The appellant, Felix Jackson, was convicted of simple battery. On appeal he asserts only the general grounds.
On April 8, 1986, Jackson went to the residence of his ex-wife. It is undisputed that he and she engaged in an argument in her bedroom, during which Jackson struck his ex-wife. He claimed that he struck her once in self-defense, after she had slapped him several times, but the ex-wife claimed that Jackson struck her without such provocation. In any event, the fight was stopped in the early rounds when their daughter appeared on the scene and shot at her father three times with a .22 caliber pistol, hitting him once in the abdomen. Wounded by this filial hostility, Jackson then left. Held:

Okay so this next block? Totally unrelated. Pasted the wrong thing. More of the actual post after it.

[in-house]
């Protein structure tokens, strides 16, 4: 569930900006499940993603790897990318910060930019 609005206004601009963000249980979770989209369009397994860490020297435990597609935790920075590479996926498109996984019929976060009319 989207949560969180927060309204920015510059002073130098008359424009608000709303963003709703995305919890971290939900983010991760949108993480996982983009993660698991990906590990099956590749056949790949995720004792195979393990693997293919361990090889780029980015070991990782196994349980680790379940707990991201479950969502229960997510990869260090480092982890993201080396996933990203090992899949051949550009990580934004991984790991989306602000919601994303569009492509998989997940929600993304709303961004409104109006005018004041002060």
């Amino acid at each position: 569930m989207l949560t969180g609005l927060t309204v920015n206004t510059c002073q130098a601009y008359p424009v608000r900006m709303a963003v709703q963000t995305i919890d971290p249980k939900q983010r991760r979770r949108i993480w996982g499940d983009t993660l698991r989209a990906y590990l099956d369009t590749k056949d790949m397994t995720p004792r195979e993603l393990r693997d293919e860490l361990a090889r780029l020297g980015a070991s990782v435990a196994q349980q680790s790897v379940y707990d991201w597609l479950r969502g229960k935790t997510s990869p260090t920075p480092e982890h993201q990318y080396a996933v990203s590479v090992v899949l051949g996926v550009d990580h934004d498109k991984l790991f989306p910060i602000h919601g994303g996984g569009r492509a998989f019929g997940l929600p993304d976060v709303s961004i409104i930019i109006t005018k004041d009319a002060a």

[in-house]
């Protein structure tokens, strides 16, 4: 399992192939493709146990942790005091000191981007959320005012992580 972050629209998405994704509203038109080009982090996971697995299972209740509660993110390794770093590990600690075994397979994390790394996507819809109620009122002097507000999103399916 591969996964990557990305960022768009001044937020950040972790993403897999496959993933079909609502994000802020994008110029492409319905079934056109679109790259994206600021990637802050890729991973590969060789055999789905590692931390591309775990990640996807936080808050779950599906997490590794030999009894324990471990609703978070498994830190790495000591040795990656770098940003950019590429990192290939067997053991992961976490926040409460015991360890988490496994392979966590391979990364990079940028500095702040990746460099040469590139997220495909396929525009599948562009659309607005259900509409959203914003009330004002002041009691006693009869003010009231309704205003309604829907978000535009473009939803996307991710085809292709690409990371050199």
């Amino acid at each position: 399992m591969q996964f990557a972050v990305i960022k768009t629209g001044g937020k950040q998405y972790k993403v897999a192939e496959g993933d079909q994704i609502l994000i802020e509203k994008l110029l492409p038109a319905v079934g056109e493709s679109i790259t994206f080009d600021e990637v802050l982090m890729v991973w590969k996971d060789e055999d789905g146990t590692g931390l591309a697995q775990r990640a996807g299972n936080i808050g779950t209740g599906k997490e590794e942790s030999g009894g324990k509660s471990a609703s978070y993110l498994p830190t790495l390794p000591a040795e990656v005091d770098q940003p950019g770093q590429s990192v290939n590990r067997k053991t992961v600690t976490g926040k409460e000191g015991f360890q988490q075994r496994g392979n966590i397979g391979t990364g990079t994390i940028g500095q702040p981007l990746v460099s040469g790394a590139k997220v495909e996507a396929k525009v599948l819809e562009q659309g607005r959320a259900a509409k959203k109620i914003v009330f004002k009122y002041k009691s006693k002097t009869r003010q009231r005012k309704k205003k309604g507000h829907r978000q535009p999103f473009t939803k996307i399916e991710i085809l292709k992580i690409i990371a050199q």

Credibility, of course, is an issue decided by the trier of fact. Viewing the evidence in the light most favorable to the verdict, i.e., preferring the testimony of the appellant's ex-wife to that of the appellant, the evidence certainly authorized a rational trier of fact to find Jackson guilty beyond a reasonable doubt of simple battery. Jackson v. State, 178 Ga. App. 378 (343 SE2d 122) (1986)
Joseph M. Todd, for appellant.